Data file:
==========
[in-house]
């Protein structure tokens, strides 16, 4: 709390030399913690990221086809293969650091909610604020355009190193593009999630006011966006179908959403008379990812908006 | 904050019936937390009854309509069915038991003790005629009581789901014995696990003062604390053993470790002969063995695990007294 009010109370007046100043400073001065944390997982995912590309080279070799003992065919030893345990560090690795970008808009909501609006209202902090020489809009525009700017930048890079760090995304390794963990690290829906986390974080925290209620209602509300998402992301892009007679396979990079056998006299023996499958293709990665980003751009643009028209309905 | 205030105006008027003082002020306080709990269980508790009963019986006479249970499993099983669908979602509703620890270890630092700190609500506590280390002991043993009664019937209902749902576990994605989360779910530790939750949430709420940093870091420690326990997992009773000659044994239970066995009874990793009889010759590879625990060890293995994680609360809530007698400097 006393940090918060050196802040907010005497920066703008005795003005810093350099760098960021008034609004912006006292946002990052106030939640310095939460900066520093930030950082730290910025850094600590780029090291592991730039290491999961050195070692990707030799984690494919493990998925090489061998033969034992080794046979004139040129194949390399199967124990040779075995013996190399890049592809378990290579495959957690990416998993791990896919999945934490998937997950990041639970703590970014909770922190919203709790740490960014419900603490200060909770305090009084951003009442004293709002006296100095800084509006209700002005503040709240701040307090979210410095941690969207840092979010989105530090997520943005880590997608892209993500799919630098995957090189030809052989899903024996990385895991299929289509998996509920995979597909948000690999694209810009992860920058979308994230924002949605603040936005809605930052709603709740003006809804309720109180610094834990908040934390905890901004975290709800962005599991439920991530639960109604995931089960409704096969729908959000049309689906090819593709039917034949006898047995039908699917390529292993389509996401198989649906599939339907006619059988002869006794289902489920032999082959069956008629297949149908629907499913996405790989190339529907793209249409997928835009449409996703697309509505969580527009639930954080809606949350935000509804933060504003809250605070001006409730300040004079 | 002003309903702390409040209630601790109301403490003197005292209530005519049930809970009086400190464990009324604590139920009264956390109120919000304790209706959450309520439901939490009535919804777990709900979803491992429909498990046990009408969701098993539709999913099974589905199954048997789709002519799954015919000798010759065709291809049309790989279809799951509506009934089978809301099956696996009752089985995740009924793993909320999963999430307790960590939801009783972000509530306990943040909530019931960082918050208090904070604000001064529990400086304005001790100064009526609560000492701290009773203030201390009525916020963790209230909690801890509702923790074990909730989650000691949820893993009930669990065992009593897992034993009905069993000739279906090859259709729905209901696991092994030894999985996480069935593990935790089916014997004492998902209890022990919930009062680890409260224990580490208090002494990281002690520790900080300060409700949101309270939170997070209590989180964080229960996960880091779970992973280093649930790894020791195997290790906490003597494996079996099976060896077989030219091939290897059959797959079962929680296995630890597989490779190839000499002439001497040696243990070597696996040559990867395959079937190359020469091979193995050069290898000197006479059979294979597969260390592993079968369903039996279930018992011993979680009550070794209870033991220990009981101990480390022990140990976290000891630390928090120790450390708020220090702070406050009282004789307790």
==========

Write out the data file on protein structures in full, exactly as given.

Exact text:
[in-house]
């Protein structure tokens, strides 16, 4: 709390030399913690990221086809293969650091909610604020355009190193593009999630006011966006179908959403008379990812908006 | 904050019936937390009854309509069915038991003790005629009581789901014995696990003062604390053993470790002969063995695990007294 009010109370007046100043400073001065944390997982995912590309080279070799003992065919030893345990560090690795970008808009909501609006209202902090020489809009525009700017930048890079760090995304390794963990690290829906986390974080925290209620209602509300998402992301892009007679396979990079056998006299023996499958293709990665980003751009643009028209309905 | 205030105006008027003082002020306080709990269980508790009963019986006479249970499993099983669908979602509703620890270890630092700190609500506590280390002991043993009664019937209902749902576990994605989360779910530790939750949430709420940093870091420690326990997992009773000659044994239970066995009874990793009889010759590879625990060890293995994680609360809530007698400097 006393940090918060050196802040907010005497920066703008005795003005810093350099760098960021008034609004912006006292946002990052106030939640310095939460900066520093930030950082730290910025850094600590780029090291592991730039290491999961050195070692990707030799984690494919493990998925090489061998033969034992080794046979004139040129194949390399199967124990040779075995013996190399890049592809378990290579495959957690990416998993791990896919999945934490998937997950990041639970703590970014909770922190919203709790740490960014419900603490200060909770305090009084951003009442004293709002006296100095800084509006209700002005503040709240701040307090979210410095941690969207840092979010989105530090997520943005880590997608892209993500799919630098995957090189030809052989899903024996990385895991299929289509998996509920995979597909948000690999694209810009992860920058979308994230924002949605603040936005809605930052709603709740003006809804309720109180610094834990908040934390905890901004975290709800962005599991439920991530639960109604995931089960409704096969729908959000049309689906090819593709039917034949006898047995039908699917390529292993389509996401198989649906599939339907006619059988002869006794289902489920032999082959069956008629297949149908629907499913996405790989190339529907793209249409997928835009449409996703697309509505969580527009639930954080809606949350935000509804933060504003809250605070001006409730300040004079 | 002003309903702390409040209630601790109301403490003197005292209530005519049930809970009086400190464990009324604590139920009264956390109120919000304790209706959450309520439901939490009535919804777990709900979803491992429909498990046990009408969701098993539709999913099974589905199954048997789709002519799954015919000798010759065709291809049309790989279809799951509506009934089978809301099956696996009752089985995740009924793993909320999963999430307790960590939801009783972000509530306990943040909530019931960082918050208090904070604000001064529990400086304005001790100064009526609560000492701290009773203030201390009525916020963790209230909690801890509702923790074990909730989650000691949820893993009930669990065992009593897992034993009905069993000739279906090859259709729905209901696991092994030894999985996480069935593990935790089916014997004492998902209890022990919930009062680890409260224990580490208090002494990281002690520790900080300060409700949101309270939170997070209590989180964080229960996960880091779970992973280093649930790894020791195997290790906490003597494996079996099976060896077989030219091939290897059959797959079962929680296995630890597989490779190839000499002439001497040696243990070597696996040559990867395959079937190359020469091979193995050069290898000197006479059979294979597969260390592993079968369903039996279930018992011993979680009550070794209870033991220990009981101990480390022990140990976290000891630390928090120790450390708020220090702070406050009282004789307790």